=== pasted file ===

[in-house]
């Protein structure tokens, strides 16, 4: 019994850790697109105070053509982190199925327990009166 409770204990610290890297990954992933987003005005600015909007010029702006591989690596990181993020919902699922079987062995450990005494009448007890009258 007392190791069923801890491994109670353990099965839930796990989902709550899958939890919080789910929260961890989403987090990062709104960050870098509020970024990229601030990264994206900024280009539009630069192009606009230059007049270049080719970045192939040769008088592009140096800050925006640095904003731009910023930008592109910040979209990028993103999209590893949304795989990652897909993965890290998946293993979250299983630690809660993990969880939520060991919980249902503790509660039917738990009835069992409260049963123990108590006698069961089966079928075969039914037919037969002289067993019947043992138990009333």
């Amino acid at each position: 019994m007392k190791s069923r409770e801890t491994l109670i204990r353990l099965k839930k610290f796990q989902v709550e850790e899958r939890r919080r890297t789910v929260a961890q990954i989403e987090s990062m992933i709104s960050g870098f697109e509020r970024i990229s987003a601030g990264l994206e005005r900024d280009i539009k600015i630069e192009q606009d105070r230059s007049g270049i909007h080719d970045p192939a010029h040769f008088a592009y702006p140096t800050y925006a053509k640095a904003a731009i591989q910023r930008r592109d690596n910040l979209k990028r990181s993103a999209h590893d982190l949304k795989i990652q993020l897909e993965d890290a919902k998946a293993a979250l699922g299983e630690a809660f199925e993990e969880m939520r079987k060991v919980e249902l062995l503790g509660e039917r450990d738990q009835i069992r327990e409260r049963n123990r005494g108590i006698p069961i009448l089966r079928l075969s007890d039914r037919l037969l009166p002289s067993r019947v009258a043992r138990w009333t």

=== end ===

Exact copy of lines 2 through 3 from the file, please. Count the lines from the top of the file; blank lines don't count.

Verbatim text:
């Protein structure tokens, strides 16, 4: 019994850790697109105070053509982190199925327990009166 409770204990610290890297990954992933987003005005600015909007010029702006591989690596990181993020919902699922079987062995450990005494009448007890009258 007392190791069923801890491994109670353990099965839930796990989902709550899958939890919080789910929260961890989403987090990062709104960050870098509020970024990229601030990264994206900024280009539009630069192009606009230059007049270049080719970045192939040769008088592009140096800050925006640095904003731009910023930008592109910040979209990028993103999209590893949304795989990652897909993965890290998946293993979250299983630690809660993990969880939520060991919980249902503790509660039917738990009835069992409260049963123990108590006698069961089966079928075969039914037919037969002289067993019947043992138990009333």
């Amino acid at each position: 019994m007392k190791s069923r409770e801890t491994l109670i204990r353990l099965k839930k610290f796990q989902v709550e850790e899958r939890r919080r890297t789910v929260a961890q990954i989403e987090s990062m992933i709104s960050g870098f697109e509020r970024i990229s987003a601030g990264l994206e005005r900024d280009i539009k600015i630069e192009q606009d105070r230059s007049g270049i909007h080719d970045p192939a010029h040769f008088a592009y702006p140096t800050y925006a053509k640095a904003a731009i591989q910023r930008r592109d690596n910040l979209k990028r990181s993103a999209h590893d982190l949304k795989i990652q993020l897909e993965d890290a919902k998946a293993a979250l699922g299983e630690a809660f199925e993990e969880m939520r079987k060991v919980e249902l062995l503790g509660e039917r450990d738990q009835i069992r327990e409260r049963n123990r005494g108590i006698p069961i009448l089966r079928l075969s007890d039914r037919l037969l009166p002289s067993r019947v009258a043992r138990w009333t």